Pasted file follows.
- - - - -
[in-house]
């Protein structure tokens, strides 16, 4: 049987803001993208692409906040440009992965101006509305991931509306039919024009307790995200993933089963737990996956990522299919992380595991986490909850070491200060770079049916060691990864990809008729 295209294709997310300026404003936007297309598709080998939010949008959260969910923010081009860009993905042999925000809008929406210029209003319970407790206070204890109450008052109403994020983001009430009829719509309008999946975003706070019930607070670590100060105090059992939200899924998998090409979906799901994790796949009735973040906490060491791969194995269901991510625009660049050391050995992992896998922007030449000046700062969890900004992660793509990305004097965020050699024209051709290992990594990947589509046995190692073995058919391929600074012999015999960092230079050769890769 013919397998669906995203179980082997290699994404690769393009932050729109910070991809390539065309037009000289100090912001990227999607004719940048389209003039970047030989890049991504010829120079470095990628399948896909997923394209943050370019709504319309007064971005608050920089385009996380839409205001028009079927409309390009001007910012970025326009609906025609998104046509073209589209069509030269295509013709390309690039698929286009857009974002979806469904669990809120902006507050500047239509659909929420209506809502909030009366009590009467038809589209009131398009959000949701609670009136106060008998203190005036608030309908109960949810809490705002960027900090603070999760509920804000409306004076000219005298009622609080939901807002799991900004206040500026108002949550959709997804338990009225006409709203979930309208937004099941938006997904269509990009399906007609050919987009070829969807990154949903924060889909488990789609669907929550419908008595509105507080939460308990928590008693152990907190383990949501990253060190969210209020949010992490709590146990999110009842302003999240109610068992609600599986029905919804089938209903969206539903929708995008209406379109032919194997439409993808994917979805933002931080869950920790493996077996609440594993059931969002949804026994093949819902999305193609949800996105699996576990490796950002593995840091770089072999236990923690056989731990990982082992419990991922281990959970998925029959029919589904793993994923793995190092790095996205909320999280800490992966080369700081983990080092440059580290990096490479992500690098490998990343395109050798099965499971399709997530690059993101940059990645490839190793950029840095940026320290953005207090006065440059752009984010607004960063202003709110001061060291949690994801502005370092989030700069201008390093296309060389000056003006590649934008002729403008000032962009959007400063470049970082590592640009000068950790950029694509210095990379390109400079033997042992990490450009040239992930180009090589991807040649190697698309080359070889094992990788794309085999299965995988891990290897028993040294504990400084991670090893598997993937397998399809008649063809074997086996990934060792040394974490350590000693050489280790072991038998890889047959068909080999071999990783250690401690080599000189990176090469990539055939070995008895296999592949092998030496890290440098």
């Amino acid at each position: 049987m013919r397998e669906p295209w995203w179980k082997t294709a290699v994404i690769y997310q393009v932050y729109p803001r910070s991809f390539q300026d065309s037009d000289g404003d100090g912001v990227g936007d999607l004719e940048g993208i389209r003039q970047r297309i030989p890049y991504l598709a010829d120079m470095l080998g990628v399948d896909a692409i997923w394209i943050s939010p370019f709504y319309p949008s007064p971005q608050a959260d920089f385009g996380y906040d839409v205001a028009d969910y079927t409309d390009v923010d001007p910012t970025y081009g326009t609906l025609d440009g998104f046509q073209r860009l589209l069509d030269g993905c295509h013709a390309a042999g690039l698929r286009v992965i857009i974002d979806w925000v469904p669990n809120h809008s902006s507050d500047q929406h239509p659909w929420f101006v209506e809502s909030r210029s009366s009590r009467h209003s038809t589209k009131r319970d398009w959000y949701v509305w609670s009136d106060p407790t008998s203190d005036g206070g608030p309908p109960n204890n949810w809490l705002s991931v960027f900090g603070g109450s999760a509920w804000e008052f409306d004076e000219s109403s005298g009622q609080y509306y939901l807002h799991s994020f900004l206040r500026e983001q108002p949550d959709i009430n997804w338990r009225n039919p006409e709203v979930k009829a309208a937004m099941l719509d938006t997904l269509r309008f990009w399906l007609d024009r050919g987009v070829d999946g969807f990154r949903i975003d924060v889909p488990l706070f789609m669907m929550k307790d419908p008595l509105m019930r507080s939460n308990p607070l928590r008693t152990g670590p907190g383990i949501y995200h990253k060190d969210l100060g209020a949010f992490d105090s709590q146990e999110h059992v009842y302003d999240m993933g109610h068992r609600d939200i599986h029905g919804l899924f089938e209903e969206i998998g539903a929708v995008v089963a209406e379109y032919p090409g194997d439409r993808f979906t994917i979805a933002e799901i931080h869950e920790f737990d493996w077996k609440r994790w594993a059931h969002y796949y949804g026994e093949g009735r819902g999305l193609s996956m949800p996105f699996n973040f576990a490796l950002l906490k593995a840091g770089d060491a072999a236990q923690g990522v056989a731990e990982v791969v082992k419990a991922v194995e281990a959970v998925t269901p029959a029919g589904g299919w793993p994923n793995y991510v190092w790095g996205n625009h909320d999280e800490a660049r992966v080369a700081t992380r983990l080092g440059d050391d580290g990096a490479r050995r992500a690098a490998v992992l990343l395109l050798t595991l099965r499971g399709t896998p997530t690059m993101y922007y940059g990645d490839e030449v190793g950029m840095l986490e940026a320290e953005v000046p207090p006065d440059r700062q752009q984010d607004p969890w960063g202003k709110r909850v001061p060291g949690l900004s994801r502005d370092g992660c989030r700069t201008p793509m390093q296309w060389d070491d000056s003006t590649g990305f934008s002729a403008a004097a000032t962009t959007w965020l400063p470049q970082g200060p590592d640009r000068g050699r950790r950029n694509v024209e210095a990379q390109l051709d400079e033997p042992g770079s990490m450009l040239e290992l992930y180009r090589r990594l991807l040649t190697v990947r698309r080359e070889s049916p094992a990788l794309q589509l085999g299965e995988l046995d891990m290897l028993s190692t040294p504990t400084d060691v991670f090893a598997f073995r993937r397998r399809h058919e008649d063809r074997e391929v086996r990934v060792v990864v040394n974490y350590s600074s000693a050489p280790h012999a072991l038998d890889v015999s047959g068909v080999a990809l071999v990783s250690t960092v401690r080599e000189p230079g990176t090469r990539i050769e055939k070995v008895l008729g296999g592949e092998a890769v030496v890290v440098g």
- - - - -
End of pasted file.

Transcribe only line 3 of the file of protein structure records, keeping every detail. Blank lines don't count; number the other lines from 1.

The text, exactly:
């Amino acid at each position: 049987m013919r397998e669906p295209w995203w179980k082997t294709a290699v994404i690769y997310q393009v932050y729109p803001r910070s991809f390539q300026d065309s037009d000289g404003d100090g912001v990227g936007d999607l004719e940048g993208i389209r003039q970047r297309i030989p890049y991504l598709a010829d120079m470095l080998g990628v399948d896909a692409i997923w394209i943050s939010p370019f709504y319309p949008s007064p971005q608050a959260d920089f385009g996380y906040d839409v205001a028009d969910y079927t409309d390009v923010d001007p910012t970025y081009g326009t609906l025609d440009g998104f046509q073209r860009l589209l069509d030269g993905c295509h013709a390309a042999g690039l698929r286009v992965i857009i974002d979806w925000v469904p669990n809120h809008s902006s507050d500047q929406h239509p659909w929420f101006v209506e809502s909030r210029s009366s009590r009467h209003s038809t589209k009131r319970d398009w959000y949701v509305w609670s009136d106060p407790t008998s203190d005036g206070g608030p309908p109960n204890n949810w809490l705002s991931v960027f900090g603070g109450s999760a509920w804000e008052f409306d004076e000219s109403s005298g009622q609080y509306y939901l807002h799991s994020f900004l206040r500026e983001q108002p949550d959709i009430n997804w338990r009225n039919p006409e709203v979930k009829a309208a937004m099941l719509d938006t997904l269509r309008f990009w399906l007609d024009r050919g987009v070829d999946g969807f990154r949903i975003d924060v889909p488990l706070f789609m669907m929550k307790d419908p008595l509105m019930r507080s939460n308990p607070l928590r008693t152990g670590p907190g383990i949501y995200h990253k060190d969210l100060g209020a949010f992490d105090s709590q146990e999110h059992v009842y302003d999240m993933g109610h068992r609600d939200i599986h029905g919804l899924f089938e209903e969206i998998g539903a929708v995008v089963a209406e379109y032919p090409g194997d439409r993808f979906t994917i979805a933002e799901i931080h869950e920790f737990d493996w077996k609440r994790w594993a059931h969002y796949y949804g026994e093949g009735r819902g999305l193609s996956m949800p996105f699996n973040f576990a490796l950002l906490k593995a840091g770089d060491a072999a236990q923690g990522v056989a731990e990982v791969v082992k419990a991922v194995e281990a959970v998925t269901p029959a029919g589904g299919w793993p994923n793995y991510v190092w790095g996205n625009h909320d999280e800490a660049r992966v080369a700081t992380r983990l080092g440059d050391d580290g990096a490479r050995r992500a690098a490998v992992l990343l395109l050798t595991l099965r499971g399709t896998p997530t690059m993101y922007y940059g990645d490839e030449v190793g950029m840095l986490e940026a320290e953005v000046p207090p006065d440059r700062q752009q984010d607004p969890w960063g202003k709110r909850v001061p060291g949690l900004s994801r502005d370092g992660c989030r700069t201008p793509m390093q296309w060389d070491d000056s003006t590649g990305f934008s002729a403008a004097a000032t962009t959007w965020l400063p470049q970082g200060p590592d640009r000068g050699r950790r950029n694509v024209e210095a990379q390109l051709d400079e033997p042992g770079s990490m450009l040239e290992l992930y180009r090589r990594l991807l040649t190697v990947r698309r080359e070889s049916p094992a990788l794309q589509l085999g299965e995988l046995d891990m290897l028993s190692t040294p504990t400084d060691v991670f090893a598997f073995r993937r397998r399809h058919e008649d063809r074997e391929v086996r990934v060792v990864v040394n974490y350590s600074s000693a050489p280790h012999a072991l038998d890889v015999s047959g068909v080999a990809l071999v990783s250690t960092v401690r080599e000189p230079g990176t090469r990539i050769e055939k070995v008895l008729g296999g592949e092998a890769v030496v890290v440098g």